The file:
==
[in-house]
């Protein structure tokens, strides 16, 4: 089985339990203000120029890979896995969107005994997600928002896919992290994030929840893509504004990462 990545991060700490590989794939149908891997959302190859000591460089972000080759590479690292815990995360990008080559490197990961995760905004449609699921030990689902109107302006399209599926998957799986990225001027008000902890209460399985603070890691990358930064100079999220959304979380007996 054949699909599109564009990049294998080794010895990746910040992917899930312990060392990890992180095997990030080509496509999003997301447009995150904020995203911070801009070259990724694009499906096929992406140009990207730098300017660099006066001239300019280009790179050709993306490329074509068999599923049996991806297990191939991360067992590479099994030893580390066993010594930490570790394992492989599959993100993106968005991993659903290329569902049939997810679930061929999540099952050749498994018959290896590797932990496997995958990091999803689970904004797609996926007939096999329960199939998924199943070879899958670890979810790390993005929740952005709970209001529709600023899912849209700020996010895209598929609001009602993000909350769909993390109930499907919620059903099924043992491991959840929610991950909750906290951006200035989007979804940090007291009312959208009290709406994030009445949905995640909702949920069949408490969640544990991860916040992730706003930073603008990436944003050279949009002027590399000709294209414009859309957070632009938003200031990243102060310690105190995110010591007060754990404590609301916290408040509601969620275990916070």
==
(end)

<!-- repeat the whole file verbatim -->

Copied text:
[in-house]
């Protein structure tokens, strides 16, 4: 089985339990203000120029890979896995969107005994997600928002896919992290994030929840893509504004990462 990545991060700490590989794939149908891997959302190859000591460089972000080759590479690292815990995360990008080559490197990961995760905004449609699921030990689902109107302006399209599926998957799986990225001027008000902890209460399985603070890691990358930064100079999220959304979380007996 054949699909599109564009990049294998080794010895990746910040992917899930312990060392990890992180095997990030080509496509999003997301447009995150904020995203911070801009070259990724694009499906096929992406140009990207730098300017660099006066001239300019280009790179050709993306490329074509068999599923049996991806297990191939991360067992590479099994030893580390066993010594930490570790394992492989599959993100993106968005991993659903290329569902049939997810679930061929999540099952050749498994018959290896590797932990496997995958990091999803689970904004797609996926007939096999329960199939998924199943070879899958670890979810790390993005929740952005709970209001529709600023899912849209700020996010895209598929609001009602993000909350769909993390109930499907919620059903099924043992491991959840929610991950909750906290951006200035989007979804940090007291009312959208009290709406994030009445949905995640909702949920069949408490969640544990991860916040992730706003930073603008990436944003050279949009002027590399000709294209414009859309957070632009938003200031990243102060310690105190995110010591007060754990404590609301916290408040509601969620275990916070």